The Norwegian Consulate is organising a talk on playwright Henrik Ibsen, featuring three experts who will delve into his life and work
It's getting increasingly difficult to speak out against the establishment. Critical voices are being silenced, and ones that fawn over the authorities are being offered the loudest platforms. But what we need are people who have the courage to speak truth to power. We need someone who can hold a mirror up to society and show how silence is the easiest form of complicity when the rights of an individual are being trampled on. We need, in other words, someone like Henrik Ibsen, the famed 19th-century playwright who consistently called out the hypocrisies prevalent in his time, through works like A Doll's House and An Enemy of the People.
The Norwegian had the gumption to go against the grain. In an era when women's rights were given scant regard, he wrote scripts that showed how a wife leaves her husband when she realises that he's a narcissist who takes her for granted. He also wrote about how the destiny of a philandering man is to give birth to a son with syphilis at a time when people would baulk at the mere mention of a venereal disease. The man's pen didn't water his thoughts down. Instead, it let them flow unfiltered to the extent that taboo subjects like superstition and morality became his calling card of sorts. And a talk this evening will dissect how the themes that he touched upon 150 years ago are relevant even now.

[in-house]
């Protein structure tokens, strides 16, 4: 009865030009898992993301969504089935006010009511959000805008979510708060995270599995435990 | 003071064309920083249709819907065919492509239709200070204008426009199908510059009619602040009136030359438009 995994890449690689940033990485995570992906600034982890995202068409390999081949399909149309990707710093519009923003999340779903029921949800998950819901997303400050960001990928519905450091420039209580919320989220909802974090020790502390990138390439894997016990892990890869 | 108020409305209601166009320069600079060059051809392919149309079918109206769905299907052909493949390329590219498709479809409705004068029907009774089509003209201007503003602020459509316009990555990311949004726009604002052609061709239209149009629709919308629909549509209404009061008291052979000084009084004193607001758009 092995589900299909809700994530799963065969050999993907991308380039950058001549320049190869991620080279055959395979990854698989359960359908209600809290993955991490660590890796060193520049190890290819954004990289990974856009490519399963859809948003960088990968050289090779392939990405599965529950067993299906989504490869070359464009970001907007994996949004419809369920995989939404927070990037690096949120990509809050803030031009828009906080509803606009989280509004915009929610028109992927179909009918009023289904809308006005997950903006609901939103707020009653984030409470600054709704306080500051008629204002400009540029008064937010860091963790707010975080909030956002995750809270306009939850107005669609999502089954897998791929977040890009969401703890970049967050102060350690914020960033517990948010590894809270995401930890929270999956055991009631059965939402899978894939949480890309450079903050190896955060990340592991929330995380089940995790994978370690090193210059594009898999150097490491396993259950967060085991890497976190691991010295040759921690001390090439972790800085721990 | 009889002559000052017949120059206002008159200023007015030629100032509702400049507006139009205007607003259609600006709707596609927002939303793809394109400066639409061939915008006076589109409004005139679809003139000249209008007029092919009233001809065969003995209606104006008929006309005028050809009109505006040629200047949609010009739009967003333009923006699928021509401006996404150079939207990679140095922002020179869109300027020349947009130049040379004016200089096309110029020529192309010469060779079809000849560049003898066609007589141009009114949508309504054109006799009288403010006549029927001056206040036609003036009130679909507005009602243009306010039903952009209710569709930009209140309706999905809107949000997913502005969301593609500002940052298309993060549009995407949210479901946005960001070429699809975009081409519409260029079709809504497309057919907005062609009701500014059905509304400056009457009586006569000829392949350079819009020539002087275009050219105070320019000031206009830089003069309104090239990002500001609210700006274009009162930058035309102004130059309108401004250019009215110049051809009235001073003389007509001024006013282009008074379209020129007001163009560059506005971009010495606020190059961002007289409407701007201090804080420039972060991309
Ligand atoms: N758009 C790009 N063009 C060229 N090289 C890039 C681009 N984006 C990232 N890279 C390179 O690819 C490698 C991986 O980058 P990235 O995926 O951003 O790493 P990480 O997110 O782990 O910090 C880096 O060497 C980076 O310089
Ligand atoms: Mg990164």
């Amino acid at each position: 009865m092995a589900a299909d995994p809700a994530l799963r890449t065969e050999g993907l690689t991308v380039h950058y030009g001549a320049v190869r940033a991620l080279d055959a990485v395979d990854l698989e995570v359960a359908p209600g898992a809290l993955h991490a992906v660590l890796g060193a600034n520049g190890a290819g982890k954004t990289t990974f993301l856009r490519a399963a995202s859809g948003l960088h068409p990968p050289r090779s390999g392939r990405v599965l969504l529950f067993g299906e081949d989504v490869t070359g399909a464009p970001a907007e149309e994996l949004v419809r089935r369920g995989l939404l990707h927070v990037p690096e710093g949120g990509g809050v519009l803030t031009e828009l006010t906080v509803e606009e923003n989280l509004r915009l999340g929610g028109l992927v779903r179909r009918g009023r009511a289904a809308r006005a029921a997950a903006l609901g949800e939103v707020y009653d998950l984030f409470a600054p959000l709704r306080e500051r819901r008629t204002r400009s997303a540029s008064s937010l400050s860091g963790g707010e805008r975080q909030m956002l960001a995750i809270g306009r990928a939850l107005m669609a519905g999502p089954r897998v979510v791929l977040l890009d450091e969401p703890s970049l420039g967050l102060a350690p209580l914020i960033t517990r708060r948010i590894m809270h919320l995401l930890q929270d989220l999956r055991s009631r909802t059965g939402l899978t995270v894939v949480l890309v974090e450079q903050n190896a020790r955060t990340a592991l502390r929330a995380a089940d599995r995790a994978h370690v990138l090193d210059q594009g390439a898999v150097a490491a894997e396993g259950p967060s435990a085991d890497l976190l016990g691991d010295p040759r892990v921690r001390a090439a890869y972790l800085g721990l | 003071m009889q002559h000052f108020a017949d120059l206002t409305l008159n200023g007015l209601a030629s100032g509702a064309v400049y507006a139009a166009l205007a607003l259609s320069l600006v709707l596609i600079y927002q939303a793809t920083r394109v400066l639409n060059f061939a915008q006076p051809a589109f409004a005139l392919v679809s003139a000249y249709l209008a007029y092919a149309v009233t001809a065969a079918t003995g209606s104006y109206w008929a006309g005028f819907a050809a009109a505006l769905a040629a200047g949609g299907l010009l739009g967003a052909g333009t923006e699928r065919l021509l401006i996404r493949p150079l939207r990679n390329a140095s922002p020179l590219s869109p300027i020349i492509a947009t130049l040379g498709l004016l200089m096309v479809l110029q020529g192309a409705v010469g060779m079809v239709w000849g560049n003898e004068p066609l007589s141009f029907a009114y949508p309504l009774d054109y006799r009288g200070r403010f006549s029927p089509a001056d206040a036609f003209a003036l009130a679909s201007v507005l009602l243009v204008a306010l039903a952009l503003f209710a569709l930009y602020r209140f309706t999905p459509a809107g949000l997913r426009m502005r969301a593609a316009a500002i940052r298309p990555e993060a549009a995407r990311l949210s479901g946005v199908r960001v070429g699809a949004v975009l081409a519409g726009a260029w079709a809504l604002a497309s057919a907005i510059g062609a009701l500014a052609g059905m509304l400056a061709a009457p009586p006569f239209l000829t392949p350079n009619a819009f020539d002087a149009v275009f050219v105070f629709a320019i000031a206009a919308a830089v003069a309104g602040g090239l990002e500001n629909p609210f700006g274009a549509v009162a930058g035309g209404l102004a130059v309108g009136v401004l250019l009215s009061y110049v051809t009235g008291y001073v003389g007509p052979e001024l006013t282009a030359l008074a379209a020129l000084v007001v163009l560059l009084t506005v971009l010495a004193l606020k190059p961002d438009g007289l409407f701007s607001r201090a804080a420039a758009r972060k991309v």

The Norwegian Consulate is organising it, and the three experts who will deep-dive into the playwright's works are actor-singer Ila Arun, author Ivo de Figueiredo and translator Astri Ghosh. Of them, Arun has adapted three of Ibsen's plays already and will stage a fourth one, Hedda Gabler, in January next year. She thus has a keen insight into who he was as a person.
"I realised that he always questioned the society of his time, especially its attitude towards women. They weren't supposed to have their own dreams. They didn't have the right to choose. And I felt that whatever he said all those decades ago is relevant even today in, say, a place like Rajasthan where girls are married at the age of 10. Even in educated circles, we support dowry, abuse and violence," Arun tells us, pointing out how, despite Ibsen sending out a clear message, we still haven't seen the writing on the wall.
On Today, 6.30 pm
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